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    if that is the case then no problem. I always thought share folder uses homegroup.


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    Anyone else still share files with usb drive?
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    Xtreme Member xytrius's Avatar
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    A server where all important files (regardless of category, text, pictures, audio, video etc.) should have a directory where all local files in each workstation are mapped.

    A workstation should just run the OS and applications. A server should hold all data, the data should be backed up by external drives and Internet backup. There should be remote access to principle workstations.

  11. #11
    Xtremely High Voltage Sparky's Avatar
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    Quote Originally Posted by xytrius View Post
    A server where all important files (regardless of category, text, pictures, audio, video etc.) should have a directory where all local files in each workstation are mapped.

    A workstation should just run the OS and applications. A server should hold all data, the data should be backed up by external drives and Internet backup. There should be remote access to principle workstations.
    You're talking corporate environment here, something Homegroup was never for. Off topic. Shame!!
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  12. #12
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    Yeah, I don't think homegroup was ever used in any kind of corporate context, ever.
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  13. #13
    Xtreme Member xytrius's Avatar
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    Quote Originally Posted by Sparky View Post
    You're talking corporate environment here, something Homegroup was never for. Off topic. Shame!!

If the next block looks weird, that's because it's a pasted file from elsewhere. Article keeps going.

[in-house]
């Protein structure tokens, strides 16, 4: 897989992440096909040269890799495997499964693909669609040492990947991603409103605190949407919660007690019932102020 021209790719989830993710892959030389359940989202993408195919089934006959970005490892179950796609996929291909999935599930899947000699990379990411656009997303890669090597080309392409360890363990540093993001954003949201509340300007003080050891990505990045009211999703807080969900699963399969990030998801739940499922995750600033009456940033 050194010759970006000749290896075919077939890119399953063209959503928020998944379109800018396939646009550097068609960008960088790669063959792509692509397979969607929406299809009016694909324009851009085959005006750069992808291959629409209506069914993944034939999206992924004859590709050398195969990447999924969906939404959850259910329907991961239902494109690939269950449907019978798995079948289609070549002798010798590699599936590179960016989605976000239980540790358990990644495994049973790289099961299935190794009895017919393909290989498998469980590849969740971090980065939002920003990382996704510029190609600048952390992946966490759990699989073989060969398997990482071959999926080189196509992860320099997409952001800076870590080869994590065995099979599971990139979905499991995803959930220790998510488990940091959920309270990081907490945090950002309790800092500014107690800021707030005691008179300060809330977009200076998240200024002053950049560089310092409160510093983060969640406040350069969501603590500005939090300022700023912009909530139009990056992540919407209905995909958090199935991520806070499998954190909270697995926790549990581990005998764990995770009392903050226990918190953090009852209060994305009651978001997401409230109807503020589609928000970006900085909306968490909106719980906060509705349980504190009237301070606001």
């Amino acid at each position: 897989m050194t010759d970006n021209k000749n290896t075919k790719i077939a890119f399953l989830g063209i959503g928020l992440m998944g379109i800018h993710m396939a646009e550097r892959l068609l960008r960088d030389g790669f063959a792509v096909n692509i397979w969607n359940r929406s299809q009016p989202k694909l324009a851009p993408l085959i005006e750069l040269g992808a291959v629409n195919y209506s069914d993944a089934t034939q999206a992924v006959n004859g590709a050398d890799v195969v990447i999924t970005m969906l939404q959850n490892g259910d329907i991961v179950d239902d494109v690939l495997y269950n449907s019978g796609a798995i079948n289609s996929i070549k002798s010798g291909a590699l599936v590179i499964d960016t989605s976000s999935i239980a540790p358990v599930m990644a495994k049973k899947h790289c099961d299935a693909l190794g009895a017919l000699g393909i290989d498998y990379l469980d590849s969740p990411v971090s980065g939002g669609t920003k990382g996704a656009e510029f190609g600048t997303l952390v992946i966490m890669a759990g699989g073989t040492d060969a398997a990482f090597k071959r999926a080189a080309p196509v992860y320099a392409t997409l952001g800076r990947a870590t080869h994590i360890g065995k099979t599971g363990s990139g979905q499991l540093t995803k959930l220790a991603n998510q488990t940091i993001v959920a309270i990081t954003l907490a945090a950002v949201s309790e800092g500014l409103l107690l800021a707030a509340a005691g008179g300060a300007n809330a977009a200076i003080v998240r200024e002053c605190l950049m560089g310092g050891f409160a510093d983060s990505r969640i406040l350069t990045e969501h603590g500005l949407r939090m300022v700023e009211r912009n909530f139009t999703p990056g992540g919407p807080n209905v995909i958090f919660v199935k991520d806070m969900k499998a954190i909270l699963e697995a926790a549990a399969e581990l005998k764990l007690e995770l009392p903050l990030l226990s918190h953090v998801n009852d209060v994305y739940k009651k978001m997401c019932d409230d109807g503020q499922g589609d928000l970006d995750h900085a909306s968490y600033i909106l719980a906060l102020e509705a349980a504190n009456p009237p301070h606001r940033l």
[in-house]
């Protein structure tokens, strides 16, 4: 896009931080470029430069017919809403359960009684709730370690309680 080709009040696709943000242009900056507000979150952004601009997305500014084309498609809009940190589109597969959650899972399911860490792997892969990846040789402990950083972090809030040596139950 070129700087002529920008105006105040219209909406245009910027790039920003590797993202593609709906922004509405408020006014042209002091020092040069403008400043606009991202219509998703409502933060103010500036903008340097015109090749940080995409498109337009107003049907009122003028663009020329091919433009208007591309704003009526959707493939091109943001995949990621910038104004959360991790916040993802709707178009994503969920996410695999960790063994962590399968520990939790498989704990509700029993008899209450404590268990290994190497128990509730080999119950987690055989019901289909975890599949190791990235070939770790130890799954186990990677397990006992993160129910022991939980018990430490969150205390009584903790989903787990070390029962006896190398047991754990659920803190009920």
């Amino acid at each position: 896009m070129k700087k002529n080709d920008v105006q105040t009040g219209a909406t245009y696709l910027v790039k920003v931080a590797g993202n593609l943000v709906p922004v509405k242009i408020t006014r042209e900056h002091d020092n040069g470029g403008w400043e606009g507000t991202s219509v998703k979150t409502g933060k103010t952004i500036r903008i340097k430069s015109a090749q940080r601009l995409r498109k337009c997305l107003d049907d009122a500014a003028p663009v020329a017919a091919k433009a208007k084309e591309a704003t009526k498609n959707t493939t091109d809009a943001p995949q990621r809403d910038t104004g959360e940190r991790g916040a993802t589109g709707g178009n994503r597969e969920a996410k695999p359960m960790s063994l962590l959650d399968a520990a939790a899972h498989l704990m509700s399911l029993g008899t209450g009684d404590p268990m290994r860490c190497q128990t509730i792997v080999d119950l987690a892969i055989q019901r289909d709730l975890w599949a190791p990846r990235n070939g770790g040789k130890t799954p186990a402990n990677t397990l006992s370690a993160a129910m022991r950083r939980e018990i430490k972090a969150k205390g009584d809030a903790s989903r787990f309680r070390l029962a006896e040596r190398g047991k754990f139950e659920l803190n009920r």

Ah, yes, point taken; but I had another perspective.

    Directory management must be a server implementation, you cannot just right click and share a directory, and this is illogical.

    A centralized directory structure with backup is a have even if you are dealing with only three computers at home. Sharing of directories has to be at the server level, even with three computers.

    I think that homes with only a single computer would be better off with a server and backup, along with remote access. Get an image of your OS and applications, data on the server; worry not about computer failure.

    I/O from a computer with a shared drive, assuming audio/video sharing is a recipe for HD failure.
    Last edited by xytrius; 02-03-2018 at 08:25 PM.

  14. #14
    Xtremely High Voltage Sparky's Avatar
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    Yeah, you or I might do that, but good luck telling average Joe they need a server at home. I actually need to create a new image of my PC, have not done that in ages.

    Not sure why you're saying that IO from a shared drive on a computer is asking for HD failure. Video sharing would actually be easier as far as I/O goes because it would be a larger sequential block, generally speaking. Can't say I've had or seen any drive failures I could attribute to a shared folder on a workstation... Shoot, if shared folders are drive killers, we should see dead server drives all the time
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    Get yourself a nice Synology or QNAP NAS, very simple to run and share files, even stream videos depending on how good of a box you are whiling to buy.

    As far as backups go, why would you want to do it across your network ? its so slow, unless you are running a 10G network. Forget about WIFI for this.
    I use Arconis and backup to an internal SATA drive. One master image and it is incrementally backed up every day at 10am. Very simple to restore also.

    I fully understand repurposing older equipment for this stuff, if that's what you want to spend your time on, messing around with setups etc. But a nice NAS like I said is so much easier.